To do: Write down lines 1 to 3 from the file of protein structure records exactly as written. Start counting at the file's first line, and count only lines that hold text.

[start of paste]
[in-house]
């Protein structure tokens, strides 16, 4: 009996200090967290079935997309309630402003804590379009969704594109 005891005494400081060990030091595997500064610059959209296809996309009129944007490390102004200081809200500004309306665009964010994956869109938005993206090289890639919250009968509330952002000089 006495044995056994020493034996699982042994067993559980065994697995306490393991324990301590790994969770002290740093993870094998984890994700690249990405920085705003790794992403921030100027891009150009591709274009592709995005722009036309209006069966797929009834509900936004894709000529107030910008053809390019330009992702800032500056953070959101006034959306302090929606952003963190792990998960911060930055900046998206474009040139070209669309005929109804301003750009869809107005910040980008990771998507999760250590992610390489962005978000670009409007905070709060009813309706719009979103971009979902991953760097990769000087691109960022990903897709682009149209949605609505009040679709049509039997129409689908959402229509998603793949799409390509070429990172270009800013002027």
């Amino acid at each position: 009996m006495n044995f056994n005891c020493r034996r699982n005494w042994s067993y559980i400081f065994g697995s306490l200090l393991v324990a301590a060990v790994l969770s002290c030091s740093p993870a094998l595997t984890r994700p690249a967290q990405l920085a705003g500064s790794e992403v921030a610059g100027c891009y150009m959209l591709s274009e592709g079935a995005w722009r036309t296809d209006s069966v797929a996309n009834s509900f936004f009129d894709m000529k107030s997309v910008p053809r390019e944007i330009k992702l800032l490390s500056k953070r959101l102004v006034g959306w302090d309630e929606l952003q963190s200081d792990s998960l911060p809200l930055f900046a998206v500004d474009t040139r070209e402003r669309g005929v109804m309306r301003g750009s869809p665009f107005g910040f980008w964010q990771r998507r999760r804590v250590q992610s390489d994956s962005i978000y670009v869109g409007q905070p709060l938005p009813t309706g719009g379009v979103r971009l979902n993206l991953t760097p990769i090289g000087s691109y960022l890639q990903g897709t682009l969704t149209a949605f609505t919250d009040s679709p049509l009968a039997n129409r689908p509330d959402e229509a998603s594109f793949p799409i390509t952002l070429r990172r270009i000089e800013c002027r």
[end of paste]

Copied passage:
[in-house]
């Protein structure tokens, strides 16, 4: 009996200090967290079935997309309630402003804590379009969704594109 005891005494400081060990030091595997500064610059959209296809996309009129944007490390102004200081809200500004309306665009964010994956869109938005993206090289890639919250009968509330952002000089 006495044995056994020493034996699982042994067993559980065994697995306490393991324990301590790994969770002290740093993870094998984890994700690249990405920085705003790794992403921030100027891009150009591709274009592709995005722009036309209006069966797929009834509900936004894709000529107030910008053809390019330009992702800032500056953070959101006034959306302090929606952003963190792990998960911060930055900046998206474009040139070209669309005929109804301003750009869809107005910040980008990771998507999760250590992610390489962005978000670009409007905070709060009813309706719009979103971009979902991953760097990769000087691109960022990903897709682009149209949605609505009040679709049509039997129409689908959402229509998603793949799409390509070429990172270009800013002027």
């Amino acid at each position: 009996m006495n044995f056994n005891c020493r034996r699982n005494w042994s067993y559980i400081f065994g697995s306490l200090l393991v324990a301590a060990v790994l969770s002290c030091s740093p993870a094998l595997t984890r994700p690249a967290q990405l920085a705003g500064s790794e992403v921030a610059g100027c891009y150009m959209l591709s274009e592709g079935a995005w722009r036309t296809d209006s069966v797929a996309n009834s509900f936004f009129d894709m000529k107030s997309v910008p053809r390019e944007i330009k992702l800032l490390s500056k953070r959101l102004v006034g959306w302090d309630e929606l952003q963190s200081d792990s998960l911060p809200l930055f900046a998206v500004d474009t040139r070209e402003r669309g005929v109804m309306r301003g750009s869809p665009f107005g910040f980008w964010q990771r998507r999760r804590v250590q992610s390489d994956s962005i978000y670009v869109g409007q905070p709060l938005p009813t309706g719009g379009v979103r971009l979902n993206l991953t760097p990769i090289g000087s691109y960022l890639q990903g897709t682009l969704t149209a949605f609505t919250d009040s679709p049509l009968a039997n129409r689908p509330d959402e229509a998603s594109f793949p799409i390509t952002l070429r990172r270009i000089e800013c002027r």